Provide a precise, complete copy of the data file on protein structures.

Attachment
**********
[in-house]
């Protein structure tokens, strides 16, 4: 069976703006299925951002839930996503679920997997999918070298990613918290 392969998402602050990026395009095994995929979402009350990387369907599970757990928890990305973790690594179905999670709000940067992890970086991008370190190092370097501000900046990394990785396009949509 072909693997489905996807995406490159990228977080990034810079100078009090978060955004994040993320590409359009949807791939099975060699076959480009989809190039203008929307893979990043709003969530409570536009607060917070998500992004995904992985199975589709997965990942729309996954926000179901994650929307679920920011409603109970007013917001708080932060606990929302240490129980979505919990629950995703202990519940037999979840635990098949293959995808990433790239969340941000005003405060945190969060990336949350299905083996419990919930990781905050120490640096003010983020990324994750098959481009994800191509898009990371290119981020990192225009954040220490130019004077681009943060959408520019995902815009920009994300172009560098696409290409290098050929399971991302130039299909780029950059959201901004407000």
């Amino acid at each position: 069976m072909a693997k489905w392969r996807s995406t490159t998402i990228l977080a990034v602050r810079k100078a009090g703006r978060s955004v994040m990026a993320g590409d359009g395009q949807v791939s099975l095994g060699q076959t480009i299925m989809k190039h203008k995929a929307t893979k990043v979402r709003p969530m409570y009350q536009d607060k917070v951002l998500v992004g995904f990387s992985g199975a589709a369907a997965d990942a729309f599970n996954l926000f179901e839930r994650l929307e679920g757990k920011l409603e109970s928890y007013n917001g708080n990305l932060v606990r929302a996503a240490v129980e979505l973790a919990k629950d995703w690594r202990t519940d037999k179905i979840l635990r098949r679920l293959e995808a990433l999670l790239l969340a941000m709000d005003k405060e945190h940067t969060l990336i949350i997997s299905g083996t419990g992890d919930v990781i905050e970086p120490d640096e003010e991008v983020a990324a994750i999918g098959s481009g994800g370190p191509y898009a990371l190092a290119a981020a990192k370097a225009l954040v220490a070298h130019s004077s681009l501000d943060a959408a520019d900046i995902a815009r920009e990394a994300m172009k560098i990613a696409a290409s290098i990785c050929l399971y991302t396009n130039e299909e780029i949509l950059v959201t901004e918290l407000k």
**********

[in-house]
């Protein structure tokens, strides 16, 4: 069976703006299925951002839930996503679920997997999918070298990613918290 392969998402602050990026395009095994995929979402009350990387369907599970757990928890990305973790690594179905999670709000940067992890970086991008370190190092370097501000900046990394990785396009949509 072909693997489905996807995406490159990228977080990034810079100078009090978060955004994040993320590409359009949807791939099975060699076959480009989809190039203008929307893979990043709003969530409570536009607060917070998500992004995904992985199975589709997965990942729309996954926000179901994650929307679920920011409603109970007013917001708080932060606990929302240490129980979505919990629950995703202990519940037999979840635990098949293959995808990433790239969340941000005003405060945190969060990336949350299905083996419990919930990781905050120490640096003010983020990324994750098959481009994800191509898009990371290119981020990192225009954040220490130019004077681009943060959408520019995902815009920009994300172009560098696409290409290098050929399971991302130039299909780029950059959201901004407000």
């Amino acid at each position: 069976m072909a693997k489905w392969r996807s995406t490159t998402i990228l977080a990034v602050r810079k100078a009090g703006r978060s955004v994040m990026a993320g590409d359009g395009q949807v791939s099975l095994g060699q076959t480009i299925m989809k190039h203008k995929a929307t893979k990043v979402r709003p969530m409570y009350q536009d607060k917070v951002l998500v992004g995904f990387s992985g199975a589709a369907a997965d990942a729309f599970n996954l926000f179901e839930r994650l929307e679920g757990k920011l409603e109970s928890y007013n917001g708080n990305l932060v606990r929302a996503a240490v129980e979505l973790a919990k629950d995703w690594r202990t519940d037999k179905i979840l635990r098949r679920l293959e995808a990433l999670l790239l969340a941000m709000d005003k405060e945190h940067t969060l990336i949350i997997s299905g083996t419990g992890d919930v990781i905050e970086p120490d640096e003010e991008v983020a990324a994750i999918g098959s481009g994800g370190p191509y898009a990371l190092a290119a981020a990192k370097a225009l954040v220490a070298h130019s004077s681009l501000d943060a959408a520019d900046i995902a815009r920009e990394a994300m172009k560098i990613a696409a290409s290098i990785c050929l399971y991302t396009n130039e299909e780029i949509l950059v959201t901004e918290l407000k």